Role of Contractile Microfilaments in Macrophage Movement and Endocytosis View Full Text


Ontology type: schema:ScholarlyArticle     


Article Info

DATE

1971-08

AUTHORS

A. C. ALLISON, P. DAVIES, S. DE PETRIS

ABSTRACT

PHAGOCYTOSIS of bacteria and other large particles and pinocytosis of colloids—two processes collectively termed endocytosis—are among the characteristic properties of macrophages. When mouse peritoneal macrophages in culture are observed by phase contrast microscopy, most small endocytotic vesicles (pinosomes) are seen to be formed in the region of ruffled membrane activity, usually in a pseudopod1. The phase-lucent pinosomes move rapidly towards the Golgi region where they unite with phase-dense granules to form secondary lysosomes. Although there is evidence that both phagocytosis and pinocytosis in macrophages have a high temperature coefficient and require metabolic energy1, the mechanism of endocytosis is unknown. Clearly, movement of the plasma membrane and directional movement of pinosomes is involved. During the past few years attention has been drawn to the apparent association in many cells between movement and the presence of contractile microfilaments of about 50 Â diameter2,3. Some of these are actin-like and can bind heavy meromyosin to give distinctive “arrowhead” structures in electron micrographs4. One of us (S. de P., in preparation) has found that the peripheral or cortical cytoplasm of macrophages contains a network of microfilaments, some of which may be inserted into the plasma membrane. These filaments bind heavy meromyosin (Figs. 1 and 2), and details of their structure and disposition will be published later. More... »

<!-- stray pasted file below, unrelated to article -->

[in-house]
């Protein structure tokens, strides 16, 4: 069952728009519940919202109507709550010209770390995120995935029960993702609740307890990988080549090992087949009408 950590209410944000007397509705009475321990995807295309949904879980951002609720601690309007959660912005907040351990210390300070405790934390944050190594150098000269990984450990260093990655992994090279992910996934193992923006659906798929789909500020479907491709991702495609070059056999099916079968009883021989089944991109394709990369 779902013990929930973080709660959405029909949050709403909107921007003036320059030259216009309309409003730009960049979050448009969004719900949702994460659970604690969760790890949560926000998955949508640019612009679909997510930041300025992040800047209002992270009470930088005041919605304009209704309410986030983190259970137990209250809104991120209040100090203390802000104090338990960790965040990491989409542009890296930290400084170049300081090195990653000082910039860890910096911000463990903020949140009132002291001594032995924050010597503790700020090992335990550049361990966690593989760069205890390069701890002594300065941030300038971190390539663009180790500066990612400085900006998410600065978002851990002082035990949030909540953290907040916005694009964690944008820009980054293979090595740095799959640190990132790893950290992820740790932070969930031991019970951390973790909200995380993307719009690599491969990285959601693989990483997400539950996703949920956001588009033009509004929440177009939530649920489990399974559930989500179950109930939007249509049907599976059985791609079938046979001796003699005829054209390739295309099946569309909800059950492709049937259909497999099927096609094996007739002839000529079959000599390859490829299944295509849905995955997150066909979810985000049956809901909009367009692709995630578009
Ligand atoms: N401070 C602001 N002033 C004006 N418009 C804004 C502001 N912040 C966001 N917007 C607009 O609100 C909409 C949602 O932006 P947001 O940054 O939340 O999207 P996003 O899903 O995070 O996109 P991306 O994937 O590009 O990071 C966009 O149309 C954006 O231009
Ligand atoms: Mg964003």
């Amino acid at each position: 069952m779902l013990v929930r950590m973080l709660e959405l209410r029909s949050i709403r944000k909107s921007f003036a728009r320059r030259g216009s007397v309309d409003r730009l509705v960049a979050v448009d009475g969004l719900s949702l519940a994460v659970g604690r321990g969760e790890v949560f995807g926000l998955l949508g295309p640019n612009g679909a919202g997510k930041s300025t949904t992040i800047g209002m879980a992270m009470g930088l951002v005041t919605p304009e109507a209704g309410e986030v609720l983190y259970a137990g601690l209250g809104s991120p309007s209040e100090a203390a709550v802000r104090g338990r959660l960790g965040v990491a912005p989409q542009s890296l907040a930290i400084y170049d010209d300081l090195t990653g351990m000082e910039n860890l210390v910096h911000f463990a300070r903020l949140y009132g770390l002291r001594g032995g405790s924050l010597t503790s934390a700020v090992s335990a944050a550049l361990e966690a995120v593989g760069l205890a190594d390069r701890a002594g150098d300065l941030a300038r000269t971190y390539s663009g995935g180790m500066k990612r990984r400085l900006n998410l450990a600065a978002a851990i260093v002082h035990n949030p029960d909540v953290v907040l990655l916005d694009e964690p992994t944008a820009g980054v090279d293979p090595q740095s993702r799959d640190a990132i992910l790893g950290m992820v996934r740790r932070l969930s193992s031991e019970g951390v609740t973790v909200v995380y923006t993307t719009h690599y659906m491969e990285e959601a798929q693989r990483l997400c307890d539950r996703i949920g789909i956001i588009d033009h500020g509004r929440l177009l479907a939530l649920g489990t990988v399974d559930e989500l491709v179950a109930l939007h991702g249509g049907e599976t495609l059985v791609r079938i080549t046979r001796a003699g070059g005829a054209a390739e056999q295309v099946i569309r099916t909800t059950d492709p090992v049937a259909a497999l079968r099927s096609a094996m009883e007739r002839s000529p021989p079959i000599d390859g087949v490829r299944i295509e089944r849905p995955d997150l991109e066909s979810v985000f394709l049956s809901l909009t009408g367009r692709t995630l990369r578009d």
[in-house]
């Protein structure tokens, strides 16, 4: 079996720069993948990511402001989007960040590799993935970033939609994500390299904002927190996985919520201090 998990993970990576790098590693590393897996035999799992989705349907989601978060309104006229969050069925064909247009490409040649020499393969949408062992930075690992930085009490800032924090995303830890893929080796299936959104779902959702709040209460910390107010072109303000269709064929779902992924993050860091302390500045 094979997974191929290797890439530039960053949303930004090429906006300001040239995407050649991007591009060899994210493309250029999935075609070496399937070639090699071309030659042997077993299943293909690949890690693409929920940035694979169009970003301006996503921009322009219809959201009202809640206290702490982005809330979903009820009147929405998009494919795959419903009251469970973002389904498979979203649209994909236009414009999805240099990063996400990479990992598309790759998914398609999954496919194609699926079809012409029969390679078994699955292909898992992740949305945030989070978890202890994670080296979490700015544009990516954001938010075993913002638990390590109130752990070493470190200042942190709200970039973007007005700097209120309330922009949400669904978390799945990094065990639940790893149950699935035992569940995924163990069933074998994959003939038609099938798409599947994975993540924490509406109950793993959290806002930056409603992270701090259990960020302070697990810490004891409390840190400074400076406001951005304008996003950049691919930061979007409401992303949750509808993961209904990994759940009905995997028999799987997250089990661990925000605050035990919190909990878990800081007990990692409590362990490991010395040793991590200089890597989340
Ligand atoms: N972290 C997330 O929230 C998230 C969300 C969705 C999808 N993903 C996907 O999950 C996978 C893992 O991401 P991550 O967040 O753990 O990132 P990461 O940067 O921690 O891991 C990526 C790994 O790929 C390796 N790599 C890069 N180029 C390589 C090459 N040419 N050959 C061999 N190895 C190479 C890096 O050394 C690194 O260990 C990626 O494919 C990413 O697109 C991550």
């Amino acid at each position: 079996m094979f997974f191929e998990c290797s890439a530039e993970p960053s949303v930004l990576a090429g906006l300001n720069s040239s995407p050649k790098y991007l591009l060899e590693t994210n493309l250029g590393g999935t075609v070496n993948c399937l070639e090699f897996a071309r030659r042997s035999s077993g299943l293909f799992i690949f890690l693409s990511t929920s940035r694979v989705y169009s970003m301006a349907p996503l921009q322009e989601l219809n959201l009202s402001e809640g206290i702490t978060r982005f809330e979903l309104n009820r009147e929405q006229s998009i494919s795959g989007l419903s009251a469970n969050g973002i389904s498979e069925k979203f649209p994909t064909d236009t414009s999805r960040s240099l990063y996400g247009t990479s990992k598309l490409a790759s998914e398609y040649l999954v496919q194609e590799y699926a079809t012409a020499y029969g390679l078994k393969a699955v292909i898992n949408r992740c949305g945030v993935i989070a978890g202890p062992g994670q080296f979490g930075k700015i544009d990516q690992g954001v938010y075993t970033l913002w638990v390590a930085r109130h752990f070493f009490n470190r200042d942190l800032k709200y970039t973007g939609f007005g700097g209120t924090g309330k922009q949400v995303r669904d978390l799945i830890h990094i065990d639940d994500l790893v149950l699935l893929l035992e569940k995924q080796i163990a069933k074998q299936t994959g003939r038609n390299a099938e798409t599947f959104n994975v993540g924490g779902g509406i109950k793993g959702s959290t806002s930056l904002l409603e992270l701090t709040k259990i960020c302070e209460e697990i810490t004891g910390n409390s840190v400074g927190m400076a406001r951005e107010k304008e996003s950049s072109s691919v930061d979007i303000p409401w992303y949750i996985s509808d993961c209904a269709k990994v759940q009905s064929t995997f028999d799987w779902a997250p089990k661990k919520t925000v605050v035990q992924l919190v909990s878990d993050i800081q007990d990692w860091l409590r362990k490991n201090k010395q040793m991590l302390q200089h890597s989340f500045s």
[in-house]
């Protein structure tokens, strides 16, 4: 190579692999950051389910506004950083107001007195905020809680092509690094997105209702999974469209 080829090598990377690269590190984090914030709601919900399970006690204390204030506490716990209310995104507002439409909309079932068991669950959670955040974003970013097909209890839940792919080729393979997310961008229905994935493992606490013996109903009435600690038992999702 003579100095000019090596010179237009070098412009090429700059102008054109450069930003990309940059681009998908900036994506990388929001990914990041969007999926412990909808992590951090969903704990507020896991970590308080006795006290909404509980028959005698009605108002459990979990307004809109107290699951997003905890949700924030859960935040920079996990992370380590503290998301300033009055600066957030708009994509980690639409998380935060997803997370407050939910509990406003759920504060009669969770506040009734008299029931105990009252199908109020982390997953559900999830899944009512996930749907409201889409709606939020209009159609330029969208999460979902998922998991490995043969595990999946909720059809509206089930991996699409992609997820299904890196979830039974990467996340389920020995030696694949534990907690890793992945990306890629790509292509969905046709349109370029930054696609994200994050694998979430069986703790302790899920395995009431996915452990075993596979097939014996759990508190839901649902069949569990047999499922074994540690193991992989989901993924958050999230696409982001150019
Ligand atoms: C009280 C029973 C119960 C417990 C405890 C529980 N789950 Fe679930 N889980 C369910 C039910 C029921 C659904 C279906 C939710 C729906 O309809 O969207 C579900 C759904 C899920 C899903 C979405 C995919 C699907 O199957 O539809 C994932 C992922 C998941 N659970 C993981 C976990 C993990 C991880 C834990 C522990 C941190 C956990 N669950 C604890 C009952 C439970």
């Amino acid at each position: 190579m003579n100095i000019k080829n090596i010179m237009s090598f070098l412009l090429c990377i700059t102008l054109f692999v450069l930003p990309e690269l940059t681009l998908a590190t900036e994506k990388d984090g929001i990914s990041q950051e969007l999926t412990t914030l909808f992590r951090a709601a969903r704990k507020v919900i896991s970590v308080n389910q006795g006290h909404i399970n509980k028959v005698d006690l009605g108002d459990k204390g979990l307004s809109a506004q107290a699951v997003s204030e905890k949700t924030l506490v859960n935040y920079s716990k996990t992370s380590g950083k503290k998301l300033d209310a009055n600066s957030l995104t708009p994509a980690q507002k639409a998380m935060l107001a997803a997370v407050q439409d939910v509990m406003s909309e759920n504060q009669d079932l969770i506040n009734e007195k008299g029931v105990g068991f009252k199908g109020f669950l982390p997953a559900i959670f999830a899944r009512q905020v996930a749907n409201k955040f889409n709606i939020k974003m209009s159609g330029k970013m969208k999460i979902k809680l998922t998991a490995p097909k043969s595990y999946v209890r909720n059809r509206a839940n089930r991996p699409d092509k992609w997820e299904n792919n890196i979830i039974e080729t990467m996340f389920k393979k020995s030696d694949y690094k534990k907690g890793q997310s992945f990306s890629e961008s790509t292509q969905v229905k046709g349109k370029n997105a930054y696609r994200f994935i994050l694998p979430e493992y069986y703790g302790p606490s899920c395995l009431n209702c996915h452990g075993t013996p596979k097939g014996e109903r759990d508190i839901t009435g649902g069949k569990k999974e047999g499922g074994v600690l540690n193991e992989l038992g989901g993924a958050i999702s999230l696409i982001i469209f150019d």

PAGES

153-155

References to SciGraph publications

Identifiers

URI

http://scigraph.springernature.com/pub.10.1038/newbio232153a0

DOI

http://dx.doi.org/10.1038/newbio232153a0

DIMENSIONS

https://app.dimensions.ai/details/publication/pub.1015561353

PUBMED

https://www.ncbi.nlm.nih.gov/pubmed/4937093


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